Ask a random sampling of Fish and Wildlife Service employees how they feel about their work. More than one will quickly and enthusiastically characterize their jobs in this agency as, “Out of this world!”
Yet only one Fish and Wildlife Service employee holds legitimate title to a job description that’s been truly “extraterrestrial” in its scope.
Jim Warren who began his career in 1960 as a $4,040-a-year, GS-5 fish biologist, tucked away amid the fir trees of Little White Salmon National Fish Hatchery in woodsy Washington State’s Columbia River gorge.
Within a decade, fortune had bestowed on Warren the title of “Defender of the Known Universe Against All Contaminating Alien Life Forms.” (Clearly a responsibility well outside his official job description … the pay still nothing to write home about, however.)
Warren, whose only previous experience as a superhero was 2 years in Army artillery school during the waning days of the Eisenhower administration, bounced around the hatchery system out West for most of the 1960s, until landing in La Crosse, Wisconsin, as a fish health manager. “People would bring me a bucket of fish and I would figure out what was wrong with them,” Warren characterizes his early career.
Shortly after his arrival in Wisconsin, the call came for Warren to relocate temporarily yet again … to Clear Lake City, Texas, where the aquatic biologist would tackle a hush-hush, super-sensitive assignment -- one with a decidedly terrestrial cast. Government scientists had been given a bag of rocks and dust that contained the potential for contamination of the planet. It would be Warren’s job to figure out if they were safe.
Buzz Aldrin setting up an experiment during Apollo 11 mission. Photo: NASA
Warren would become NASA’s point man in its quest to learn whether the Earth and all of its fishy denizens were under any threat from the world’s first moon rocks, collected and brought back in 1969 by the astronauts of Apollo 11.
NASA reasoned, says Warren, “The Interior Department had some responsibility in protecting the fish and wildlife of the United States. Since astronauts were bringing foreign material in from the moon, the Fish and Wildlife Service had a role. With Agriculture and the Public Health Service, the roles were more obvious -- protecting livestock, poultry, and humans from moon contamination. Actually, the Service didn’t have much authority … little shreds of legal responsibility in Title 50 of the Code of Federal Regulations regulating the movement of critters from place to place, but …
“Any thinking person would know, because there is no atmosphere on the moon and the moon is continually bombarded by radiation from the sun and has intense heat and cold, that the likelihood of anything infectious to life on Earth that might be coming from the moon was virtually nil. But nobody could rule out toxic agents in the lunar samples. Nobody knew … and nobody could say there was no danger.”
As leader of the Manned Spacecraft Center’s aquatic animal testing section, Warren set up aquaria in a sophisticated series of top-dollar, sealed isolation chambers where a Noah’s Ark of Eden’s creatures – planaria, oysters, shrimp, guppies and mummichogs – were exposed for 3 weeks to a witch’s brew of dust, gravel, and lunar debris.?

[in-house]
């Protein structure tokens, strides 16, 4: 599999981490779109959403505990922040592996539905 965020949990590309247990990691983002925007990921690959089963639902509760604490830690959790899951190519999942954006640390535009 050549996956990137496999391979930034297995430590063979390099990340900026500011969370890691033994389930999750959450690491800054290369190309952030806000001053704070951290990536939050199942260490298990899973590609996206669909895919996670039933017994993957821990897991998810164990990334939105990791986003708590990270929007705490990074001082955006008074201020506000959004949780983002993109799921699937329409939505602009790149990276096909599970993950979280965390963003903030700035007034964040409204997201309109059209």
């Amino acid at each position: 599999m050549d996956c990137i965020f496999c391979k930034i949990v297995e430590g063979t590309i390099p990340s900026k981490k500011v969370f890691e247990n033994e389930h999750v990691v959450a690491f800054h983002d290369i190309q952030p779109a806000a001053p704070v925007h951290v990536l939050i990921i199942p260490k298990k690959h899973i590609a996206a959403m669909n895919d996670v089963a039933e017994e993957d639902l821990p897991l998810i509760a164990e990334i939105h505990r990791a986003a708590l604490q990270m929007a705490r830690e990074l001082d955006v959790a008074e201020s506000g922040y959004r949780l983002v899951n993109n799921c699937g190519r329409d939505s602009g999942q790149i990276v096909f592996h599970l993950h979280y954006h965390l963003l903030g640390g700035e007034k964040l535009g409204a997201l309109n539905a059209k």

The process, says Warren, was exacting. “Technicians and geologists would open the transport box from the moon in a special, huge vacuum chamber, a phenomenal piece of equipment. They would take the rock and sand and inventory everything, and then portion out the samples for study, grinding everything we used to particles of about 2 microns in diameter. Our pre-calibrated stainless steel scoops we’d dip into the lunar material and bring out exactly 0.22 grams,” Warren remembers.
“We’d drop it into the aquarium and, of course, we’d immediately end up with a muddy-looking mess in there, all murky. But it did not seem to bother the fish at all. To make a long story short … it didn’t bother anything. It did not create any problem whatsoever.”
Score one for Planet Earth.
Basalt brought back from Apollo 12 mission to the Moon. Photo: NASA
Warren, now retired after a storied, 38-year career and living in Vancouver, Washington, went on to perform the same diagnostic services for rock samples from Apollo 12 and 13 (the latter assignment never materializing because of the aborted flight that prevented a lunar landing).The most notable aspect of his short-term, “other duty as assigned,” handling the most valuable substance known to man? Two stand out: “Lone Star” beer and barbeque. “Lunch in Texas … was a wonderful thing,” muses the Fish and Wildlife Service’s foremost “Defender of the Known Universe.”
This is another in a series of short features about little-known aspects of the U.S. Fish and Wildlife Service by David Klinger, a writer-editor at our National Conservation Training Center in Shepherdstown, West Virginia.
A veteran of 34 years with the Service, David Klinger has been ferreting out some of our untold stories in a running feature called, “The Fish and Wildlife Service You Don’t Know,” that appears in Fish and Wildlife News and other publications. “They’re a cross between in-house chatter and ‘urban legend’ – all true, most largely unremarked and unacknowledged, every one of them fascinating,” says Klinger.